Nitric oxide is a key component that lowers inflammation across the body, prevents clotting, and ensures that blood vessels are flexible enough to withstand greater blood flow.
Short-term exposure to certain flavorings used in electronic cigarettes and other tobacco products proved toxic to endothelial cell function in laboratory studies, suggesting that the flavor additives could impair blood vessel function over time and contribute to heart damage.
Scientists have been sprinting to determine the short and long term effects of vaping and e-cigarette use at the rate that these products are being adopted among teens and young adults.
Because e-cigarettes have only existed since 2007, little is known about their long-term effects.
There is a public perception that flavored e-cigarettes are harmless or at least less harmful than traditional cigarettes, but researchers at the Boston University School of Medicine say e-cigs may pose significant health risks.
She explained: "Increased inflammation and a loss of nitric oxide are some of the first changes to occur leading up to cardiovascular disease and events like heart attacks and stroke, so they are considered early predictors of heart disease". Although numerous flavorings used to produce the flavors have been determined to be safe in food products, the long-term safety for inhalation into the lungs is not known.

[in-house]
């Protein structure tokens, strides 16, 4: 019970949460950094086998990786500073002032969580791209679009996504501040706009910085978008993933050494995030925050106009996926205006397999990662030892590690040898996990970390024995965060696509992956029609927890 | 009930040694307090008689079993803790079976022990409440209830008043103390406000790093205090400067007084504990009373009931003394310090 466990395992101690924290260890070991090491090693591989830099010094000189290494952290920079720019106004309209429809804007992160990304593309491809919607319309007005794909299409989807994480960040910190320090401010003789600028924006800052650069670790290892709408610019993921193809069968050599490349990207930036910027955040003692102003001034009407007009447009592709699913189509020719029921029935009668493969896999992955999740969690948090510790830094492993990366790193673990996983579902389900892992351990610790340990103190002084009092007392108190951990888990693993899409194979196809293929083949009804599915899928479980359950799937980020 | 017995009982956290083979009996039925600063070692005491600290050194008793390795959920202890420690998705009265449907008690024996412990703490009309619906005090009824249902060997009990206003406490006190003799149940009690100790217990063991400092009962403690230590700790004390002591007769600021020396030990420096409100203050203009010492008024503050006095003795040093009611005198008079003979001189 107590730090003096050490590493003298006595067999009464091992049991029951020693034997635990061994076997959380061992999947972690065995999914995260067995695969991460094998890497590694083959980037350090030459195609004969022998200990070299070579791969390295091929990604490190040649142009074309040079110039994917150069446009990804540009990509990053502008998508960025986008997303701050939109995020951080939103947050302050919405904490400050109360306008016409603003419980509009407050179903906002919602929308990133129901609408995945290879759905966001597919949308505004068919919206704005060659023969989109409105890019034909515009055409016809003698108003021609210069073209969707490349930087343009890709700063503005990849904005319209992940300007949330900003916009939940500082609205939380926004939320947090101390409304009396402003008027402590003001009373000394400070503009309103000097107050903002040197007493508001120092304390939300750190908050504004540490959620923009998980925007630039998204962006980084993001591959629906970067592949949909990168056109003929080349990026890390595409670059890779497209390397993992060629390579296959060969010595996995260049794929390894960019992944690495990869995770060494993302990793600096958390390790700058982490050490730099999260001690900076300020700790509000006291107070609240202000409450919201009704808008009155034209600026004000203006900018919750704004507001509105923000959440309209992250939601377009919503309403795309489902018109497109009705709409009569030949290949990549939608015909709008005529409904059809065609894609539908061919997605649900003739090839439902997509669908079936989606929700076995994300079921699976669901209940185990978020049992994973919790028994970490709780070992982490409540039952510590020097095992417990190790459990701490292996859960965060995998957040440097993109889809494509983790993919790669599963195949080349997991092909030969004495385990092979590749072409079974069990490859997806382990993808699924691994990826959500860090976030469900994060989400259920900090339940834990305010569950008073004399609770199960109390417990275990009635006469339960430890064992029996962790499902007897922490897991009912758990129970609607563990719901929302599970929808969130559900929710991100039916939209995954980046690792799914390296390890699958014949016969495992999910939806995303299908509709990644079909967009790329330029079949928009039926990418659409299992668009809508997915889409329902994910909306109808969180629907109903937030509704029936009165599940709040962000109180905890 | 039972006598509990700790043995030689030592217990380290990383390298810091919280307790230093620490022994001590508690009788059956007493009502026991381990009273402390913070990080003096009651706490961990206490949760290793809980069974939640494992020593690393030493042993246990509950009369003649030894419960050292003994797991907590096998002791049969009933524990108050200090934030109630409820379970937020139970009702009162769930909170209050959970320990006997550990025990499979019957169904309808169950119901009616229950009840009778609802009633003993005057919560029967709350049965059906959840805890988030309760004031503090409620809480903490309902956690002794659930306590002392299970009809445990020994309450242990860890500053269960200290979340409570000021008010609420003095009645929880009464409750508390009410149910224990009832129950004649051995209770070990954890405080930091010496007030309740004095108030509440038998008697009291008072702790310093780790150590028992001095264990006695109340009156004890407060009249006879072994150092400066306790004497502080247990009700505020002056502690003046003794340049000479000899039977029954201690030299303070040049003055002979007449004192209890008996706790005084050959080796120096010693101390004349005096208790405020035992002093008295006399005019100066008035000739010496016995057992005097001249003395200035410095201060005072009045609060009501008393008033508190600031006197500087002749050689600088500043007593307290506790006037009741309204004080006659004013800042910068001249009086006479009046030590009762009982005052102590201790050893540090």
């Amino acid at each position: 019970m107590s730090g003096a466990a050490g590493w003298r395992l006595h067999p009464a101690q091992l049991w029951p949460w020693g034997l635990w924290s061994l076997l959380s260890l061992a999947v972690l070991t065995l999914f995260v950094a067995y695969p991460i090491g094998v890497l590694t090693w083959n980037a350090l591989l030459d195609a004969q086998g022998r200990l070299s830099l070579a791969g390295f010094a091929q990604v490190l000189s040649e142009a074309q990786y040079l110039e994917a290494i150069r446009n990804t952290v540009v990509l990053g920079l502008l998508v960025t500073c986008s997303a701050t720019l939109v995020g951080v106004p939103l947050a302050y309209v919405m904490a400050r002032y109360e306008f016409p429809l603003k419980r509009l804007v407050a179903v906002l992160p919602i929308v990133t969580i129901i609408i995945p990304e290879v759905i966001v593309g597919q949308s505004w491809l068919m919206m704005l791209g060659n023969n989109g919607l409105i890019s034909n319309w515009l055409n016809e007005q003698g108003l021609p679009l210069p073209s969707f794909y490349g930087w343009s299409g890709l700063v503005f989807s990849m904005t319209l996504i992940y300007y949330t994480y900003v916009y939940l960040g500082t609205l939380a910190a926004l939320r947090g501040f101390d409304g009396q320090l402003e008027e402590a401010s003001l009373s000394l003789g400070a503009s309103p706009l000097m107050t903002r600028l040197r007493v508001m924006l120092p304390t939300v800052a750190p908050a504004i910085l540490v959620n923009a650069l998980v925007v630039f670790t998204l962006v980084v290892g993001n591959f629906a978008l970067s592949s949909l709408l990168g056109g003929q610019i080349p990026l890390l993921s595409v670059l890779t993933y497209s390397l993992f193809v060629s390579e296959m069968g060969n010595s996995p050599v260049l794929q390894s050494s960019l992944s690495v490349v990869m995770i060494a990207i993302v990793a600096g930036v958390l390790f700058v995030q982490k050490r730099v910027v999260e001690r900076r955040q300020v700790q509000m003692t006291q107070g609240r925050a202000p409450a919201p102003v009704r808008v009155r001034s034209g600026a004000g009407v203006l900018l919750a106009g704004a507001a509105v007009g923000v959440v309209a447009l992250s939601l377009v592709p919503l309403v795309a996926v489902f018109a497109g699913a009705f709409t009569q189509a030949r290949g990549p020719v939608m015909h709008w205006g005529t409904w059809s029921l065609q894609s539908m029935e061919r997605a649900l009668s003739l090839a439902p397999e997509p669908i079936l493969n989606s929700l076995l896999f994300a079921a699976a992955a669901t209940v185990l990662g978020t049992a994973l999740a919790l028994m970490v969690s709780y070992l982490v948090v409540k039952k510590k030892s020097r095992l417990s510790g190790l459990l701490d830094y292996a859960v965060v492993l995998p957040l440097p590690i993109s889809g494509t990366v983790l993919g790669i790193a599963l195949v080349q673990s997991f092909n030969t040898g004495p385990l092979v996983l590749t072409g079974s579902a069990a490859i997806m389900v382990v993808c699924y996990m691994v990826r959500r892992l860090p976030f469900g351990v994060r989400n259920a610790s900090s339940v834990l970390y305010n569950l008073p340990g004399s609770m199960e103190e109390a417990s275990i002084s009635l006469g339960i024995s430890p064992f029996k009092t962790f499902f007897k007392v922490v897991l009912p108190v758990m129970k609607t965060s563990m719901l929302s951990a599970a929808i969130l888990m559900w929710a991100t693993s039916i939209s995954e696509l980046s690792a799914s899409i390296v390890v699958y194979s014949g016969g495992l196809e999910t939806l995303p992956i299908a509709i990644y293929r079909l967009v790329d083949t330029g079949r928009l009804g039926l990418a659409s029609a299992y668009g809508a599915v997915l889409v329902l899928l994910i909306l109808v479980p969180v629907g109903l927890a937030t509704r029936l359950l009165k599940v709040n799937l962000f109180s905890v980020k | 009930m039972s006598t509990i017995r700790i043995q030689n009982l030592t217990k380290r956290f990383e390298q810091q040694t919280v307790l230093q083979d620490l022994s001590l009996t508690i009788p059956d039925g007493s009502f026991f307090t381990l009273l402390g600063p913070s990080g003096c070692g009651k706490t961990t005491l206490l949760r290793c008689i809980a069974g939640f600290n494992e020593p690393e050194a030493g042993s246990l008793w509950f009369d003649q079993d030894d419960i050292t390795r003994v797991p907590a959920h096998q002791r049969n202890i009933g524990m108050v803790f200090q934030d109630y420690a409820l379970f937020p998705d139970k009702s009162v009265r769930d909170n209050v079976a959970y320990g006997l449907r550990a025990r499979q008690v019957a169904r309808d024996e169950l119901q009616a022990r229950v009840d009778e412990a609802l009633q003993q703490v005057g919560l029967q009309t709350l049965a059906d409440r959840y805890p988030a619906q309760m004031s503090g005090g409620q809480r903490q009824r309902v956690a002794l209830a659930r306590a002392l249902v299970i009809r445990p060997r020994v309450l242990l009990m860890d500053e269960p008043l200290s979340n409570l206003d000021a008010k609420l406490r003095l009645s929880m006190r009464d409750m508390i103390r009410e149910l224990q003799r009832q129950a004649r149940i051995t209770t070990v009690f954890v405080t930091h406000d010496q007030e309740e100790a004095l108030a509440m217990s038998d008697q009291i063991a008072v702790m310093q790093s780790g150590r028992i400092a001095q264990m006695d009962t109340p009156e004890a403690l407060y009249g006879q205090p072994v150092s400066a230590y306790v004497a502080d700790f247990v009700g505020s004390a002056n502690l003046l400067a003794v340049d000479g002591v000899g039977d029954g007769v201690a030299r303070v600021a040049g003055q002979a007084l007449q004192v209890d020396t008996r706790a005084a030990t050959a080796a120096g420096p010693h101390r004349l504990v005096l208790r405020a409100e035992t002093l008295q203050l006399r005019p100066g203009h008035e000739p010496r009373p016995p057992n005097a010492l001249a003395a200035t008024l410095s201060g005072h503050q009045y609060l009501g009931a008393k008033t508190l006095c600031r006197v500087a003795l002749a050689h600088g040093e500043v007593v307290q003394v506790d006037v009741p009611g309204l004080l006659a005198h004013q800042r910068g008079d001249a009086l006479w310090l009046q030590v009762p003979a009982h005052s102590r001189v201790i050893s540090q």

After being exposed to the cells for just 90 minutes, all nine flavors-menthol (mint), acetylpyridine (burnt flavor), vanillin (vanilla), cinnamaldehyde (cinnamon), eugenol (clove), diacetyl (butter), dimethylpyrazine (strawberry), isoamyl acetate (banana) and eucalyptol (spicy cooling)-were unsafe to the epithelial cells and caused cell deathwhen used at the highest levels. At lower levels, cinnamon, clove, strawberry, banana and spicy cooling had a similar effect. However, lower concentrations of selected flavors (vanillin, menthol, cinnamaldehyde, eugenol, and acetylpyridine) induced both inflammation and impaired A23187-stimulated nitric oxide production.
Fetterman agreed, and said that the next step will be to directly examine e-cigarette users. They also found that endothelial cells from smokers showed the same toxicity as those treated with flavoring chemicals.
"While e-cigarettes contain nicotine, they seem to be far less addictive than cigarettes".
"Most of the harmful chemicals in cigarette smoke aren't present in e-cigarettes".
"That's really the big concern, that kids are going to become hooked on [these products]" said Fetterman. Flavored tobacco products are a major driver of experimentation among youth.
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